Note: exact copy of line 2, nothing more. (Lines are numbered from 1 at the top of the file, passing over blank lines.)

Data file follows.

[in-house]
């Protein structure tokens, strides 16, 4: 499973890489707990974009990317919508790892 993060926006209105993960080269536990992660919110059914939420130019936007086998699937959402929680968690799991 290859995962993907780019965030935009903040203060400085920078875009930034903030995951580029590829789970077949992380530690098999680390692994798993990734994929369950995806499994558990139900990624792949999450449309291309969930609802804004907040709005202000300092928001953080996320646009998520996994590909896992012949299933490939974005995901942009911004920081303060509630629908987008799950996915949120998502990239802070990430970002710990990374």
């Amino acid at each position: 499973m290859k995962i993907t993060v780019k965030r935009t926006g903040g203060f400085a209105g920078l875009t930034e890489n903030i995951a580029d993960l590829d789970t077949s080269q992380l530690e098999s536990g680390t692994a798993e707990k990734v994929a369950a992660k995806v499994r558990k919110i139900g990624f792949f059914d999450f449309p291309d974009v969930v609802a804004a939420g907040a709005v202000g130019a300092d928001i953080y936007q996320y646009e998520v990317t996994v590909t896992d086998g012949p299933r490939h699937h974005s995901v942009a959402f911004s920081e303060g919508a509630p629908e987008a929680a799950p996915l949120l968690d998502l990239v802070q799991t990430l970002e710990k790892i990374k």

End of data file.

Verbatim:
């Protein structure tokens, strides 16, 4: 499973890489707990974009990317919508790892 993060926006209105993960080269536990992660919110059914939420130019936007086998699937959402929680968690799991 290859995962993907780019965030935009903040203060400085920078875009930034903030995951580029590829789970077949992380530690098999680390692994798993990734994929369950995806499994558990139900990624792949999450449309291309969930609802804004907040709005202000300092928001953080996320646009998520996994590909896992012949299933490939974005995901942009911004920081303060509630629908987008799950996915949120998502990239802070990430970002710990990374």